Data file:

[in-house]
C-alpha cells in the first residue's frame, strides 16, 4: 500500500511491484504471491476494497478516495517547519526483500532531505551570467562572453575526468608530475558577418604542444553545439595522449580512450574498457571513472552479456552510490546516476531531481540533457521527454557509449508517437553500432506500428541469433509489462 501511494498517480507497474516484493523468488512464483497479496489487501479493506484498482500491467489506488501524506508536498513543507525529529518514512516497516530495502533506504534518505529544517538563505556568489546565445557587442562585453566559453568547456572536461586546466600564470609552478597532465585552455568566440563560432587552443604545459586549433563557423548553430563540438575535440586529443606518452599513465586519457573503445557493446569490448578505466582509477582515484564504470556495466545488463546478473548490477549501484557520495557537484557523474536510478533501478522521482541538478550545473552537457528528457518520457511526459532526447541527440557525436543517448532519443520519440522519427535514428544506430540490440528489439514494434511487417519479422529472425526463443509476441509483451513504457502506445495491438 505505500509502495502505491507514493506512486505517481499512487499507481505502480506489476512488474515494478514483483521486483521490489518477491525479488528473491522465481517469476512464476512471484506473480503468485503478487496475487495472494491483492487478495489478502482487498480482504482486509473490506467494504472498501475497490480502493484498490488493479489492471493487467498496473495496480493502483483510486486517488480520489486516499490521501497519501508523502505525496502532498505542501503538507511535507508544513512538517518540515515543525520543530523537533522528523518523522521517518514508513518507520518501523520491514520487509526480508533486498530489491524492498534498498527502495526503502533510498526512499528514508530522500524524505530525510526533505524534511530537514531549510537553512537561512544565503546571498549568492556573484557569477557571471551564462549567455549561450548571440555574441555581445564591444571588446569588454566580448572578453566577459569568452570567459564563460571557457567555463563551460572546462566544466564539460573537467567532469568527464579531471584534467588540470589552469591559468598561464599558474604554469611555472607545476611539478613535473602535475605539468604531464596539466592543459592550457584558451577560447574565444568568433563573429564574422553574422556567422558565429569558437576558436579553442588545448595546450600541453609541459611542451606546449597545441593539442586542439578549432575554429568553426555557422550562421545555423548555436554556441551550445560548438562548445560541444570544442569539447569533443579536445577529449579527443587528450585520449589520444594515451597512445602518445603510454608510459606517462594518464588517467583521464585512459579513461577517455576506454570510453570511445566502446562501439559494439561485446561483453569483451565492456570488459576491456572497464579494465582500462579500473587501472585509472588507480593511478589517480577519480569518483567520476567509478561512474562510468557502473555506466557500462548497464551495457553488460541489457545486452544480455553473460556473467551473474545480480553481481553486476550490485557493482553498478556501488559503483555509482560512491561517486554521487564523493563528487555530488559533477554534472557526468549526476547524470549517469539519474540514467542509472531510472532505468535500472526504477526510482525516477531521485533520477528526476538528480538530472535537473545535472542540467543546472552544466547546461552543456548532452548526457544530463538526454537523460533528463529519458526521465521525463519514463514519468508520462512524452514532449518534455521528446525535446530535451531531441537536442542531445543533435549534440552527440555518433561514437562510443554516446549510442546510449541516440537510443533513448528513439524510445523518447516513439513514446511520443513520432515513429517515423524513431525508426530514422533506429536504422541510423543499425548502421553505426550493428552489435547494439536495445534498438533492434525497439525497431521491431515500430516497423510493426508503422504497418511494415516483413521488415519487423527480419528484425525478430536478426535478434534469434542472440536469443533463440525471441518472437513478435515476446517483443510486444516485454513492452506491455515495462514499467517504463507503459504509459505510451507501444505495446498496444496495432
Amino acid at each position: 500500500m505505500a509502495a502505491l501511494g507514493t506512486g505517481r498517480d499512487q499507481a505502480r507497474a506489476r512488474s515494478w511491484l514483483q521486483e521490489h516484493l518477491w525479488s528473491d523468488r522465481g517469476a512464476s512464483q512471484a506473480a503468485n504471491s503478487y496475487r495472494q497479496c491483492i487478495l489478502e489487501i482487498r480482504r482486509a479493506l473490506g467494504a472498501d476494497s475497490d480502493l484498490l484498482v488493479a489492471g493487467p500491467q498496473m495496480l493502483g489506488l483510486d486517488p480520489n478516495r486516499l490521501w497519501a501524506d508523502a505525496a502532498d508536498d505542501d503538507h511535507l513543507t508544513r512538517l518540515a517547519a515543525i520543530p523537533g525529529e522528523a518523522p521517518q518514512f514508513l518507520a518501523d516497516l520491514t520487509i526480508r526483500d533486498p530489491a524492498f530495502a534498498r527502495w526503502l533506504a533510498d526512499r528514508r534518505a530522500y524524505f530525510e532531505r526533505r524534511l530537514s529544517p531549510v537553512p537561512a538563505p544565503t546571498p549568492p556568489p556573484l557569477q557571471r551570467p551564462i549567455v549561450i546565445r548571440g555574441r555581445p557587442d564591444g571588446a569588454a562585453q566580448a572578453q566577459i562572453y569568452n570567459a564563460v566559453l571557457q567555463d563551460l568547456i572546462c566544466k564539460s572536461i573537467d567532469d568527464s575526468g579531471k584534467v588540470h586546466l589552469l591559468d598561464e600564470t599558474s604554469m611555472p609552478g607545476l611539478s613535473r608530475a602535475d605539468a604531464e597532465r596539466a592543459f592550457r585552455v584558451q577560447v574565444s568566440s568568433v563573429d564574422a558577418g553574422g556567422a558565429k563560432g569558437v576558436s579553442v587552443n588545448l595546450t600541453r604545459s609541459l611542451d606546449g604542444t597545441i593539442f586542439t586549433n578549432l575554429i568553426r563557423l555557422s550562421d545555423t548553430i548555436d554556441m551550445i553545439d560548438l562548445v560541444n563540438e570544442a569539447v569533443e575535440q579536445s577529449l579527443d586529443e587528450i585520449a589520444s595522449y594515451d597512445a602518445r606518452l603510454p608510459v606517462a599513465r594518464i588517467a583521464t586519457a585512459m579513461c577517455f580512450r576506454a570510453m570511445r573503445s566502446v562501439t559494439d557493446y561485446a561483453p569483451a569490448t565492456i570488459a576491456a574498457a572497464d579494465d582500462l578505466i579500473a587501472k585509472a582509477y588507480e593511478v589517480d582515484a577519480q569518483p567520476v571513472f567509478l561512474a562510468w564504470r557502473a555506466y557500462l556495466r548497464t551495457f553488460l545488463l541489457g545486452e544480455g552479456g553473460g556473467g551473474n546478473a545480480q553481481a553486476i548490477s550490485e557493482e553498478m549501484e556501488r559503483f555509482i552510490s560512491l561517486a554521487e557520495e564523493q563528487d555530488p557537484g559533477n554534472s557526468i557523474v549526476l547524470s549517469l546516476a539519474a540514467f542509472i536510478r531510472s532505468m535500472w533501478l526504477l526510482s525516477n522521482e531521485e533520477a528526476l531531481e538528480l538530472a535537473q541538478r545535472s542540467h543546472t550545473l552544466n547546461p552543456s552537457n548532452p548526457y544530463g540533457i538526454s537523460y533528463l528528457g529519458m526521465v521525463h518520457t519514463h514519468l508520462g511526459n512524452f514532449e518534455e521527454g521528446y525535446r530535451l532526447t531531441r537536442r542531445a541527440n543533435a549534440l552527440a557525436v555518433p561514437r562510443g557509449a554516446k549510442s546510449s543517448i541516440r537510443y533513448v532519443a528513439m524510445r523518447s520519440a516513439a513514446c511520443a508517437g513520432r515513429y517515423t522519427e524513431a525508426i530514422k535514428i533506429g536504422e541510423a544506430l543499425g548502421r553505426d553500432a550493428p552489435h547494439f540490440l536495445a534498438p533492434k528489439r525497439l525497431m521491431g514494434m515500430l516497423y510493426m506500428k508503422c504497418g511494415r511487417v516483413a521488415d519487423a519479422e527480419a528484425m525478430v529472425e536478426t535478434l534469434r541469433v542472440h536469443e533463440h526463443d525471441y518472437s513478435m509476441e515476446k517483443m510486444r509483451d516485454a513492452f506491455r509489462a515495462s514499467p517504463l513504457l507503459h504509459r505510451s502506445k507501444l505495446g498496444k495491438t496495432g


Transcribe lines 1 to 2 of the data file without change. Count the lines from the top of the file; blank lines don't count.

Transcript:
[in-house]
C-alpha cells in the first residue's frame, strides 16, 4: 500500500511491484504471491476494497478516495517547519526483500532531505551570467562572453575526468608530475558577418604542444553545439595522449580512450574498457571513472552479456552510490546516476531531481540533457521527454557509449508517437553500432506500428541469433509489462 501511494498517480507497474516484493523468488512464483497479496489487501479493506484498482500491467489506488501524506508536498513543507525529529518514512516497516530495502533506504534518505529544517538563505556568489546565445557587442562585453566559453568547456572536461586546466600564470609552478597532465585552455568566440563560432587552443604545459586549433563557423548553430563540438575535440586529443606518452599513465586519457573503445557493446569490448578505466582509477582515484564504470556495466545488463546478473548490477549501484557520495557537484557523474536510478533501478522521482541538478550545473552537457528528457518520457511526459532526447541527440557525436543517448532519443520519440522519427535514428544506430540490440528489439514494434511487417519479422529472425526463443509476441509483451513504457502506445495491438 505505500509502495502505491507514493506512486505517481499512487499507481505502480506489476512488474515494478514483483521486483521490489518477491525479488528473491522465481517469476512464476512471484506473480503468485503478487496475487495472494491483492487478495489478502482487498480482504482486509473490506467494504472498501475497490480502493484498490488493479489492471493487467498496473495496480493502483483510486486517488480520489486516499490521501497519501508523502505525496502532498505542501503538507511535507508544513512538517518540515515543525520543530523537533522528523518523522521517518514508513518507520518501523520491514520487509526480508533486498530489491524492498534498498527502495526503502533510498526512499528514508530522500524524505530525510526533505524534511530537514531549510537553512537561512544565503546571498549568492556573484557569477557571471551564462549567455549561450548571440555574441555581445564591444571588446569588454566580448572578453566577459569568452570567459564563460571557457567555463563551460572546462566544466564539460573537467567532469568527464579531471584534467588540470589552469591559468598561464599558474604554469611555472607545476611539478613535473602535475605539468604531464596539466592543459592550457584558451577560447574565444568568433563573429564574422553574422556567422558565429569558437576558436579553442588545448595546450600541453609541459611542451606546449597545441593539442586542439578549432575554429568553426555557422550562421545555423548555436554556441551550445560548438562548445560541444570544442569539447569533443579536445577529449579527443587528450585520449589520444594515451597512445602518445603510454608510459606517462594518464588517467583521464585512459579513461577517455576506454570510453570511445566502446562501439559494439561485446561483453569483451565492456570488459576491456572497464579494465582500462579500473587501472585509472588507480593511478589517480577519480569518483567520476567509478561512474562510468557502473555506466557500462548497464551495457553488460541489457545486452544480455553473460556473467551473474545480480553481481553486476550490485557493482553498478556501488559503483555509482560512491561517486554521487564523493563528487555530488559533477554534472557526468549526476547524470549517469539519474540514467542509472531510472532505468535500472526504477526510482525516477531521485533520477528526476538528480538530472535537473545535472542540467543546472552544466547546461552543456548532452548526457544530463538526454537523460533528463529519458526521465521525463519514463514519468508520462512524452514532449518534455521528446525535446530535451531531441537536442542531445543533435549534440552527440555518433561514437562510443554516446549510442546510449541516440537510443533513448528513439524510445523518447516513439513514446511520443513520432515513429517515423524513431525508426530514422533506429536504422541510423543499425548502421553505426550493428552489435547494439536495445534498438533492434525497439525497431521491431515500430516497423510493426508503422504497418511494415516483413521488415519487423527480419528484425525478430536478426535478434534469434542472440536469443533463440525471441518472437513478435515476446517483443510486444516485454513492452506491455515495462514499467517504463507503459504509459505510451507501444505495446498496444496495432